In the name of God, Father, Son, and Holy Spirit. Amen.

It is finished and then Jesus bowed his head and gave up his spirit. On this day that we call “good,” we gather together in the middle of the day to keep the three solemn hours where we stand watch with Jesus and the cross. As my brother Leonard so powerfully preached, there is no escaping the reality and the brutality of the cross. So what are we to take from this day called good? Just as Jesus taught us so much in his life, he taught us profound, eternal things in his death and in his dying. It is those things upon which I would like to reflect with you this afternoon; specifically, forgiving, serving, loving.

In the Gospel of John, the narrative arc of Jesus’ life and ministry and death and resurrection are undergirded by the Incarnation: God incarnate in Jesus Christ. As Marcus Borg put it, “Jesus is what can be seen of God embodied in a human life. He shows us the heart of God.” Beginning in the 13th chapter of John, Jesus says that he knows that his hour has come—the time for him to die and return to the Father—having loved his own who were in the world, He loved them to the end. The succeeding chapters are totally intentional by Jesus, the teacher.

Forgiving. When he gathers for that last and final meal with the disciples, He breaks bread and washes the feet of the disciples knowing that one would betray him, one would deny him and virtually all would desert him in his loneliest hours. He forgave them in advance knowing precisely what they would do. Father, forgive them for they do not know what they are doing.  In the season of Lent, as we make our journey, part of our journey is our own self-reflection and examination of the ways in which we have become separated from God and one another. We know that forgiveness, or more importantly, unforgiveness is a stumbling block to the very life and abundant life that Jesus came to give us.  In the Gospel of John. Jesus makes it clear, “that I came to give life and to give it more abundantly.” He wasn’t speaking about bank accounts and assets. No, he was speaking about living the abundant life, grounded in the love of God that surpasses all understanding.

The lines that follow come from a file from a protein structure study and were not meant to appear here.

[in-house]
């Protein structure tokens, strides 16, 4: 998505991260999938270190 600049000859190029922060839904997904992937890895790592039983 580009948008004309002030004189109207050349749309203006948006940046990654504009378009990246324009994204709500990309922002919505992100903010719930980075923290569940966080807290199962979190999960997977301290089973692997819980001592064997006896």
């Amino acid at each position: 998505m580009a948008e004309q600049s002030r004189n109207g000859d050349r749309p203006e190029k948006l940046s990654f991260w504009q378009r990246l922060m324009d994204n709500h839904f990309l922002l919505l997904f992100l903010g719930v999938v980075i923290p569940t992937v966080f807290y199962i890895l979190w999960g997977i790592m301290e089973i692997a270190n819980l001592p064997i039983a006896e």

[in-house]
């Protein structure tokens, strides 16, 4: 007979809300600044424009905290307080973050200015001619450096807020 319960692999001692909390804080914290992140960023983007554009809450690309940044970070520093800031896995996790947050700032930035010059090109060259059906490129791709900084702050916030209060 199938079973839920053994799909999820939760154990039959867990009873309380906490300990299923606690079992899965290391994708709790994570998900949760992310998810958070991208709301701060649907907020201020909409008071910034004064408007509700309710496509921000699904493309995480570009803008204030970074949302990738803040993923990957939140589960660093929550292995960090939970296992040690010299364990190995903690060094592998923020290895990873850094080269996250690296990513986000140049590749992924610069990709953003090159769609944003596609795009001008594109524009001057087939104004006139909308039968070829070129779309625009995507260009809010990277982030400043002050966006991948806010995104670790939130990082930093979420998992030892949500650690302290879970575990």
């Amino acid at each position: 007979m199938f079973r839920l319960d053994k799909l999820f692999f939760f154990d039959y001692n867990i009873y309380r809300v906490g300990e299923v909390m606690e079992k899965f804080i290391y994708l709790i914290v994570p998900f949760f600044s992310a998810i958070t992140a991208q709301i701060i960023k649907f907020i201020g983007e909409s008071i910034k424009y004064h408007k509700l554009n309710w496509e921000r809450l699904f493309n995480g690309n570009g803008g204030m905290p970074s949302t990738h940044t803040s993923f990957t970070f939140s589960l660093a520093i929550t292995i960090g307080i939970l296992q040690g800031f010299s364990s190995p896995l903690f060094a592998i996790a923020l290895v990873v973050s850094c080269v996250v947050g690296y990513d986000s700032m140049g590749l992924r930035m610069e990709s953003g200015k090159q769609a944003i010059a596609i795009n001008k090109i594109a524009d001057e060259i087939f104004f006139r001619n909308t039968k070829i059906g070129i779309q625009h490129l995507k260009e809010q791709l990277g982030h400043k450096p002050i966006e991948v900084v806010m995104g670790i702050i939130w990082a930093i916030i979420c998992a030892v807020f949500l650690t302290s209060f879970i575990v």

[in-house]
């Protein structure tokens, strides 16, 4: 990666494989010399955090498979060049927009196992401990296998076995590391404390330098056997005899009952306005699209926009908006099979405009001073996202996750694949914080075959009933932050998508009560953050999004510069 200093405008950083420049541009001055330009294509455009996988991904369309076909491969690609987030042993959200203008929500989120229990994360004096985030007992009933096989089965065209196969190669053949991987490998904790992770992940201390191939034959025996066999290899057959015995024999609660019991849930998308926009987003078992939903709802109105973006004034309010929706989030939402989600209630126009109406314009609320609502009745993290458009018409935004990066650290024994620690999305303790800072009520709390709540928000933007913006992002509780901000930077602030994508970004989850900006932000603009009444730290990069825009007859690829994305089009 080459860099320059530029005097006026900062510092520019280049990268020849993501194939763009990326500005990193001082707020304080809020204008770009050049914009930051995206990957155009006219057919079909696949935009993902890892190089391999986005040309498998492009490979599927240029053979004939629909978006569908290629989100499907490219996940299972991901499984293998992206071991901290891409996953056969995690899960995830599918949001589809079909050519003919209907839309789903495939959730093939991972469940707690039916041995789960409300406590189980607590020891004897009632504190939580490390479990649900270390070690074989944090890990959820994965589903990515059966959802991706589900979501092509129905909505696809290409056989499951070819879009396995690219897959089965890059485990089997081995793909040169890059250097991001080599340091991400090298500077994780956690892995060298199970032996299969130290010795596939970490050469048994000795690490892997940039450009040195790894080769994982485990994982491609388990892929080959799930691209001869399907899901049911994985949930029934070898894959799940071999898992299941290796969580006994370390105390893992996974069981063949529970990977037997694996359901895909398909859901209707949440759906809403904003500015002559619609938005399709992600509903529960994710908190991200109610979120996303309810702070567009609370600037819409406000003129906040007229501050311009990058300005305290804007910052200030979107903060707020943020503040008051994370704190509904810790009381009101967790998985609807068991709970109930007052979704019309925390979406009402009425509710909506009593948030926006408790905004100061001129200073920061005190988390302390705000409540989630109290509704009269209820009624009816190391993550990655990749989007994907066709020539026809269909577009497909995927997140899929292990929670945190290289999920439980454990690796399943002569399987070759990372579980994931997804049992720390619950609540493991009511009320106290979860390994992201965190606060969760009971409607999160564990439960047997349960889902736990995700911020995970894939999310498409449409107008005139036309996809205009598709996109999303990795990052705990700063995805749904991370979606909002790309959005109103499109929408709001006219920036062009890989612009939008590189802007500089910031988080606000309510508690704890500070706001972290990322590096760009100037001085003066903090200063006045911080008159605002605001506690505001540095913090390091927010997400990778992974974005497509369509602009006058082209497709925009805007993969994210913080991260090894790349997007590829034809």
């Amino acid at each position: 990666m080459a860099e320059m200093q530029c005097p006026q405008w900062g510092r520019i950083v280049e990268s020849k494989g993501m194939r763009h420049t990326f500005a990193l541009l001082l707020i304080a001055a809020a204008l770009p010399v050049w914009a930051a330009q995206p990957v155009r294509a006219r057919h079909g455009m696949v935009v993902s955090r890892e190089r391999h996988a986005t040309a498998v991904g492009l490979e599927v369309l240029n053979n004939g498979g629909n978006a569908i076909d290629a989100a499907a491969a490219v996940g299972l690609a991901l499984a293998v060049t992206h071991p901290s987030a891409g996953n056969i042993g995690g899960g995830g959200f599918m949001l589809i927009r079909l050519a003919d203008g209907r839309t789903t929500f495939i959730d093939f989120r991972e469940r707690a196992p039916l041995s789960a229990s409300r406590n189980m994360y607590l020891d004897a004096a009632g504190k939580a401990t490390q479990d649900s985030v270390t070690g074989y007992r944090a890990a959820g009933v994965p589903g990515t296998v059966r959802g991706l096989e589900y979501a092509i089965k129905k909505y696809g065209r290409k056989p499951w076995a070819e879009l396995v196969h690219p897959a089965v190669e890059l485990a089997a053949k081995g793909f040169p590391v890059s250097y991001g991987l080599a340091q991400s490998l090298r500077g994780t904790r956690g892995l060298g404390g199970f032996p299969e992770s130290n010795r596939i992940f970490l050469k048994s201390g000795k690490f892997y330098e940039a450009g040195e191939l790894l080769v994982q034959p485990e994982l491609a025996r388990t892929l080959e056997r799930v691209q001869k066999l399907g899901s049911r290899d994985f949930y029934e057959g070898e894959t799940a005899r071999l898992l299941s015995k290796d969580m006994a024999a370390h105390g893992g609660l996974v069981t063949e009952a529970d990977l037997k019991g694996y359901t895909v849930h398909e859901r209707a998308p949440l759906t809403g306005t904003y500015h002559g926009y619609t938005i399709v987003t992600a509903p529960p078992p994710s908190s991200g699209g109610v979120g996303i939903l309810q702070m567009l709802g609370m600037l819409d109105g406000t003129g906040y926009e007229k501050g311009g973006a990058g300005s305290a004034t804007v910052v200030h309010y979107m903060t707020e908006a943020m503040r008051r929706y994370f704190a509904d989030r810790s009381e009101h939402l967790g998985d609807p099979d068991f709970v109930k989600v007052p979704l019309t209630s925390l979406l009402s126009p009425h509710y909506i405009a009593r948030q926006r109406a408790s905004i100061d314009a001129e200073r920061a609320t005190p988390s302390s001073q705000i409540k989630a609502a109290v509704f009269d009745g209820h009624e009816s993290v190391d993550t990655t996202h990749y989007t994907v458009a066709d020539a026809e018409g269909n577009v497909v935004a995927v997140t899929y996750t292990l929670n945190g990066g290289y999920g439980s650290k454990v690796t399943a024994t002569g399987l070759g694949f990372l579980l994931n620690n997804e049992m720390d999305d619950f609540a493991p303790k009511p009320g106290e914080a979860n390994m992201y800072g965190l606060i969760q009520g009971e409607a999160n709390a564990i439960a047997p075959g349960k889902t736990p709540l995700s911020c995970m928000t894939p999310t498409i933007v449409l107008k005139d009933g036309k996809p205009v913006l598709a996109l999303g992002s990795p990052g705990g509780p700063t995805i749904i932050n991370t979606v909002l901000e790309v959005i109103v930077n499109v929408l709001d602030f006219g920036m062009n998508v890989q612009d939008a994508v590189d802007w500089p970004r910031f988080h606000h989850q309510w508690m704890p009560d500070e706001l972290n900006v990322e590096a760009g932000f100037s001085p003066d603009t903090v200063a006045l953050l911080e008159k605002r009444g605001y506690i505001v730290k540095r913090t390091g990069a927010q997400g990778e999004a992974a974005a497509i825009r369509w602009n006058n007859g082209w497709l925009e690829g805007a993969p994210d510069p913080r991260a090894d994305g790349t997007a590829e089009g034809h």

What are the ways in which you are carrying or I am carrying unforgiveness? Perhaps sometimes it’s hard to forgive ourselves for something or to forgive someone else. In praying deeply about this day, I felt led to share some personal stories. I can assure you it was not my first choice, but I feel led to do so and I pray that I’ve heard God correctly.

From my own life, when I was going to be 16 my parents decided— more precisely, my mother decided— that it was time for me to have a party, dance. In truth. I think that she was trying to help her painfully shy daughter get a little bit of a boost in the social realm of her life. I grew up in very modest circumstances and I knew that my parents had saved to have this party for me, this dance.  My mother was very creative and she’d creatively decorated the parish hall of our church and had made food. We’d bought food and the day came. I had a new dress and I was so excited and the hour came and a few of my closest friends came, but no one else. And I knew that so many people had said they were coming and I couldn’t understand what had happened. One of my closest friends told me that one of my classmates who I’ll name Suzy had called everyone the day before and told them not to come.

Let’s just say it was a bit of a sad sack party. While I was humiliated and deeply hurt, my mother was furious and heaven help Suzy because she had just shot to the top of my mother’s list of public enemy number one. The depth of her unforgiveness for this girl who had hurt her daughter knew no bounds. It’s one thing for someone to hurt you. It’s quite another, as any parent in this room can attest, to hurt your child or to hurt someone in your family. Well, I eventually kind of got over it and eventually sort of put together that it was just one of those mean girl things and that Suzy, for whatever reason, had some insecurities and that’s how they manifested themselves. But my mother hung onto that on forgiveness with red hot intensity.